Do you remember those Charles Atlas ads in the back of comic books? My favorite was the one about “The Insult that Made a Man out of ‘Mac'”? Poor Mac is sitting on the beach with his date when a bully runs by and kicks sand in their faces. When Mac offers a feeble protest, the bully says, “Listen here. I’d smash your face—only you’re so skinny you might dry up and blow away.” Well, if you do remember that ad, you are probably, like me, around the average age of a Unitarian Universalist. And if you don’t remember it, you’re probably wondering what was up with my generation’s anxiety about getting sand kicked in their faces. Either way, if you’re a member of a Unitarian Universalist congregation (or an “oldline” Protestant congregation) that hasn’t seen very much growth in worship attendance over the last few years (or even decades), you might be feeling a little bit like Mac as you watch people drive by your little fellowship every Sunday, heading to the more “popular” churches in town. You may even be asking yourself, “What have they got that we don’t?”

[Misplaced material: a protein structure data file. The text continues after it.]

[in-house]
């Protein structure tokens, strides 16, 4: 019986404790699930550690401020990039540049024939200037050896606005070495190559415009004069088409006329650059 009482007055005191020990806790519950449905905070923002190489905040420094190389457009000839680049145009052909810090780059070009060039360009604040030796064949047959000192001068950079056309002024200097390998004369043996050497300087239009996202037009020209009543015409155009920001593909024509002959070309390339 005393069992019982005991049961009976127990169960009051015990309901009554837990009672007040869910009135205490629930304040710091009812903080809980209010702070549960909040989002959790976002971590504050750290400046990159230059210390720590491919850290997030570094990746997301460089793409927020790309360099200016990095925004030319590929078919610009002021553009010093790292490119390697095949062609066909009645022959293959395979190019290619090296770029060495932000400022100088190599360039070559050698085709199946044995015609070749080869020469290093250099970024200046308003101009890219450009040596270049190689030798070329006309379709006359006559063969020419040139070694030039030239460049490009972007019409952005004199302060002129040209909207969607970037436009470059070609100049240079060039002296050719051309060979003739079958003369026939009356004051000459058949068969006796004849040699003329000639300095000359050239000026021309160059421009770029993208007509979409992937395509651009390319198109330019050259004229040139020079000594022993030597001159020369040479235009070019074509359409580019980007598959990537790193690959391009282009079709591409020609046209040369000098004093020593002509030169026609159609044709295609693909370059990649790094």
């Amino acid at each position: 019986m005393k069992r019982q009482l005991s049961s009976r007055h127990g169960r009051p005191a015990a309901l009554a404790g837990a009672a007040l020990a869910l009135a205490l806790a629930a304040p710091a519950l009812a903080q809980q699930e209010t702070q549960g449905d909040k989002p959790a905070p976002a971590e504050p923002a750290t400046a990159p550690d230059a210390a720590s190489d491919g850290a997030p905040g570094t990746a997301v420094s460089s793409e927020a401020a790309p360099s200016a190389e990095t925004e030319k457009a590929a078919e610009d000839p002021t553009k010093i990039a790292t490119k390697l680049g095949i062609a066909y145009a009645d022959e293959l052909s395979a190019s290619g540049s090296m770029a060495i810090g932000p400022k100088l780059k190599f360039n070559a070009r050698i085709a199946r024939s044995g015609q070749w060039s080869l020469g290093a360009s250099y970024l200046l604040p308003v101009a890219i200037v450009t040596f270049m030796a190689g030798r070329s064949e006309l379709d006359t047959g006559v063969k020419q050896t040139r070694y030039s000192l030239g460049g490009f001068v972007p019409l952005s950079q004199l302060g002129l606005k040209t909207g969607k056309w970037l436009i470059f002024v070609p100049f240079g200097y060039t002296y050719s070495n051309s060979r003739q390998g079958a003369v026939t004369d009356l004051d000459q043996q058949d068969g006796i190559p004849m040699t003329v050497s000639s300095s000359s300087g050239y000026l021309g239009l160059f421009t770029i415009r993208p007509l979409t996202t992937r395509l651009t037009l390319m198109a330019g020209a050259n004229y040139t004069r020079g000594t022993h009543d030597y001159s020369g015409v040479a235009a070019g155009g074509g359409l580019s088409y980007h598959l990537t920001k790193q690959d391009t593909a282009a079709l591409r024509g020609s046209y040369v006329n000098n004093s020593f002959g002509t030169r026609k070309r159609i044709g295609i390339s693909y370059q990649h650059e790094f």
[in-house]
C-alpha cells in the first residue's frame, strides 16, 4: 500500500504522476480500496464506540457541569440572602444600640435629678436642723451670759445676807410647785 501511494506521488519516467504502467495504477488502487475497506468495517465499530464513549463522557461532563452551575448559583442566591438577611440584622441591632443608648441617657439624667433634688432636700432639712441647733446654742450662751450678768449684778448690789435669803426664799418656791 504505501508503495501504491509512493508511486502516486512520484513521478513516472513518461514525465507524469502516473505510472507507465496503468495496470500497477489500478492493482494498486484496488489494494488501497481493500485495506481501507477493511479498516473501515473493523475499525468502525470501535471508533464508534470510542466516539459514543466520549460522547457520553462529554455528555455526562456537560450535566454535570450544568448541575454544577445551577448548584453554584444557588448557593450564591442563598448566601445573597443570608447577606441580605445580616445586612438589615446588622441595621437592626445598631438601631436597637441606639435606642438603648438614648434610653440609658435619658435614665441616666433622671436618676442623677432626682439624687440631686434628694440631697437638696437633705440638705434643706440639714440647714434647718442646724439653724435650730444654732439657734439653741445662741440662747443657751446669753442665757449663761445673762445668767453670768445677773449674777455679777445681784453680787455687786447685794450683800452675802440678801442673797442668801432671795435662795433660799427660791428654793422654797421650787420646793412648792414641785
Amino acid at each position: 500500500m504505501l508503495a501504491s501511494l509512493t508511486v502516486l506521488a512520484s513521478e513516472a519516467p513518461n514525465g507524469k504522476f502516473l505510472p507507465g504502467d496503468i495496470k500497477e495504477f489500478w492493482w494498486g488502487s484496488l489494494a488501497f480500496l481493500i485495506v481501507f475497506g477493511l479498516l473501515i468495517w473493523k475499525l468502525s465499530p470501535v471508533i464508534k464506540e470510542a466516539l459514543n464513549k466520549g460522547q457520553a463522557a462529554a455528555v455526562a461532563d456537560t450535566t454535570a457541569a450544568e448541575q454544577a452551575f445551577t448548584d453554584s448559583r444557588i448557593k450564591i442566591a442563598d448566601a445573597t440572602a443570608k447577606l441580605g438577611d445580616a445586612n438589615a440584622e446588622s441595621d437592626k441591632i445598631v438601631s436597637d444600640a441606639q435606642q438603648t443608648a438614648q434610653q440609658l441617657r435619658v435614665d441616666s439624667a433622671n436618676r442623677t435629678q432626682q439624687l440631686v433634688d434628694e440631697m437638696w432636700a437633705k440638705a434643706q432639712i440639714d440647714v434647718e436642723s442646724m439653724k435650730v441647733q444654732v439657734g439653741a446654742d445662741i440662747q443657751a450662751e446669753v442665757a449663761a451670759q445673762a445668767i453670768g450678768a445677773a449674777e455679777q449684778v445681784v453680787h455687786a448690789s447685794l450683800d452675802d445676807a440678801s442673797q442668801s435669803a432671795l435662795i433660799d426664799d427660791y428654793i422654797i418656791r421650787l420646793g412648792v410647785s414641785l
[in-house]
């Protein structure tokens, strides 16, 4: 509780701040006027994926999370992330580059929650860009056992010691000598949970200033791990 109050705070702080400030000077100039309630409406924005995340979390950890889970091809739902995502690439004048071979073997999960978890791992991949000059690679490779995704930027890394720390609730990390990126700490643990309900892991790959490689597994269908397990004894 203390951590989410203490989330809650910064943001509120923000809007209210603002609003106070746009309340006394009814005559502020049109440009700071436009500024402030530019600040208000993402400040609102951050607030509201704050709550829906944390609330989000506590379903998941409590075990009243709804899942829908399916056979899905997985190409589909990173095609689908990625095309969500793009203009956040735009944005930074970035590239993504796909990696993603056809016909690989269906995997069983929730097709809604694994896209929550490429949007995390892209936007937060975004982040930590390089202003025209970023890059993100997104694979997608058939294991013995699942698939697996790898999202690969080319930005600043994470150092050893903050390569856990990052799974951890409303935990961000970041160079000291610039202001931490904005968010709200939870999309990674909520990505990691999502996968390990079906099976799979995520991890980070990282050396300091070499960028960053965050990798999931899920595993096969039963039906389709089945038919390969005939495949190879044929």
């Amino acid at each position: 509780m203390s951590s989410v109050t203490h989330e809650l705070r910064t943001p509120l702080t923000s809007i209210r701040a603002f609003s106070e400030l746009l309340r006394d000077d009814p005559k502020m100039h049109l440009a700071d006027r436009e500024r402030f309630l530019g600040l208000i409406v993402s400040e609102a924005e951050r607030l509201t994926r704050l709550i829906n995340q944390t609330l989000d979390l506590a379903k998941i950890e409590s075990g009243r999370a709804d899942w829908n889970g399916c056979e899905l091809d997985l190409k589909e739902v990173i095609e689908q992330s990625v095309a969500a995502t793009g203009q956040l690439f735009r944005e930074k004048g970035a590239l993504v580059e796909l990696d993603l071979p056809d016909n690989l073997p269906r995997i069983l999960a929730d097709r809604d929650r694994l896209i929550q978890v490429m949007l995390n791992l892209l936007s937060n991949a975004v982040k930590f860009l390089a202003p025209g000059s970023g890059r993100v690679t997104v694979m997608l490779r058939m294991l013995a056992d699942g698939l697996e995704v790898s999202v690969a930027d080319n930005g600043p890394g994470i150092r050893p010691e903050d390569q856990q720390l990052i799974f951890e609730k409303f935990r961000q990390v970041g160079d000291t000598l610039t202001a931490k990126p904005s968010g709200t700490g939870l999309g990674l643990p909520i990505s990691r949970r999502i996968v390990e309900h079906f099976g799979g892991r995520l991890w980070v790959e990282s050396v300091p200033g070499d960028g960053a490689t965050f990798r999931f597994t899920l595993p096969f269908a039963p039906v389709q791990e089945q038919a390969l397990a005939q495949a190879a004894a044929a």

Well I’ve got a few ideas about that. I’m thinking that any church that’s holding it’s own in this time of declining church attendance is probably doing one or more of three things: they’ve built and are making full use of a robust online platform; they’ve engaged their members in service projects that help make their community and the world a better place; and/or they’ve moved toward a worship style that’s both innovative and contemporary while managing to keep most of their longtime members. And if you’ve got a congregation in your community that bursting at the seams, my guess is that they’re doing all three. Now I’m prepared to hold forth on the importance of any one of them, but for this post I’m going to concentrate on the one says the most about a congregation’s self image: worship.